• The makeup product she wanted for her birthday was unobtainable because it had sold out. 
  • The lawyers obtained a copy of a video that identified all three of the suspects on the scene. 

Final Advice on ‘Attain’ vs ‘Obtain’

Sometimes the hardest words to learn are those that are connected to each other, much like ‘Attain’ vs ‘Obtain’ given that they are sometimes viewed as synonyms and also rhyme with each other. But learning the difference between the two is also the key to unlocking a whole variety of words that help expand your vocabulary. While learning synonyms can be frustrating, it is also incredibly powerful. 

Need a review? Here is a short recap of what this article covered:

  • While sometimes viewed as synonyms of each other, ‘Attain’ is a verb meaning to achieve something successfully,
  • Meanwhile, ‘Obtain’ is a verb that means to acquire or secure something. 
  • Note that ‘Attain’ often refers to intangible things while ‘Obtain’ usually involves a physical thing.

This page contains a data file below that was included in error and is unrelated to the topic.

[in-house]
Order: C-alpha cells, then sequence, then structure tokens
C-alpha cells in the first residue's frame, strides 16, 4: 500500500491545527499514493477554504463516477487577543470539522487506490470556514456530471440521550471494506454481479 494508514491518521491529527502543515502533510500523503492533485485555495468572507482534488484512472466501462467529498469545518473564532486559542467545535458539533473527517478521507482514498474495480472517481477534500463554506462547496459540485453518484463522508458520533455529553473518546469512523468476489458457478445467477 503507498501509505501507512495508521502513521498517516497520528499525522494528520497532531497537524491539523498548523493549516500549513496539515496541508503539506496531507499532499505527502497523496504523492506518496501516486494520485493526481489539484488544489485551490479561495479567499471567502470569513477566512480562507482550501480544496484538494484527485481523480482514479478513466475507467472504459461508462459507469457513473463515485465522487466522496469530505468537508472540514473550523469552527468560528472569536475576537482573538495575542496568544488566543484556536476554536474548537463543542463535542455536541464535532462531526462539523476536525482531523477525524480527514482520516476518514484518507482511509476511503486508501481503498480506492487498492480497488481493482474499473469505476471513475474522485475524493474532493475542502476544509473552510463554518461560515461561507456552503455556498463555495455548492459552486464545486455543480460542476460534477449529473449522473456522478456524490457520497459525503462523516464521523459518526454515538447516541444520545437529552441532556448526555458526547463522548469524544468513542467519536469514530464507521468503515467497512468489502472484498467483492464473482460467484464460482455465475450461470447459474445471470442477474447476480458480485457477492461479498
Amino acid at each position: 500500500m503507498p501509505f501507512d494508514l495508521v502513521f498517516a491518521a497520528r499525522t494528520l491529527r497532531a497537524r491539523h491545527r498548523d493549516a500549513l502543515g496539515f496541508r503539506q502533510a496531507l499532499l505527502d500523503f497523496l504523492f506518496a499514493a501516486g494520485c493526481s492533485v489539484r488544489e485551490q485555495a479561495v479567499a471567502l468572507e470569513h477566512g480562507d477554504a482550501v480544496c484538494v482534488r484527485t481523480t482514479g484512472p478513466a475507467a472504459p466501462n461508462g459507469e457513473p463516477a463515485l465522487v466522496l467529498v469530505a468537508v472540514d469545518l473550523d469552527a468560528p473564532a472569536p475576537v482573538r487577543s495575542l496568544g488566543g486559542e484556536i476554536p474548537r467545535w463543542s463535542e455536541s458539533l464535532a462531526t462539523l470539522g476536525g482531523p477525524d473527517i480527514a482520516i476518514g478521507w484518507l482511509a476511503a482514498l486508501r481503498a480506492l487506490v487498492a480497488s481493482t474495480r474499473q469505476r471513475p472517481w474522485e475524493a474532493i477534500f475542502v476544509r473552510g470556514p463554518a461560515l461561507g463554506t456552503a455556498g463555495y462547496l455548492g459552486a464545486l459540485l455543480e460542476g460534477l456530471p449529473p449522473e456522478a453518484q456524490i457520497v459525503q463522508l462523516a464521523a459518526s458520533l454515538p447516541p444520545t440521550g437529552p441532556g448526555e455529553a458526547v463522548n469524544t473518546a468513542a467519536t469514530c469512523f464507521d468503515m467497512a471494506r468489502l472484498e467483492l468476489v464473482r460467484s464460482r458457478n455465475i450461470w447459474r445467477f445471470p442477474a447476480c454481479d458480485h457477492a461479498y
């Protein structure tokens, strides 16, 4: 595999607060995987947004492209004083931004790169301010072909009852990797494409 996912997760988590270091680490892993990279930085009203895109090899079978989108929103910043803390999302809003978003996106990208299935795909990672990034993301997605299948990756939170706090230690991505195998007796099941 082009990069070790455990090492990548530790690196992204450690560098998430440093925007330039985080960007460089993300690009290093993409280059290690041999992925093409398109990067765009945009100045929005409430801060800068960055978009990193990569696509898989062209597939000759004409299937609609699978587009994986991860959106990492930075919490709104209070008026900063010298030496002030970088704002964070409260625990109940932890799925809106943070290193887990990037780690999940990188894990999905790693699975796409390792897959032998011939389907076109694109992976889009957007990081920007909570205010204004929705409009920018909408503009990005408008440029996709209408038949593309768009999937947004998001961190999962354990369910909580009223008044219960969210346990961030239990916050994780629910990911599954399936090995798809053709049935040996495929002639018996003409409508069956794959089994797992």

Learning new vocabulary can be tricky, but it is certainly worth it, given how much it helps improve writing and linguistic understanding. Be sure to check out other confusing word articles to help parse through other similar words and keep expanding your knowledge of English.

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Written By:
Katie Moore
Katie is a recent graduate of Occidental College where she worked as a writer and editor for the school paper while studying linguistics and journalism. She loves helping others find their voice in writing and making their work the strongest it can be. Katie also loves learning and speaking other languages and wants to help make writing accessible for everyone.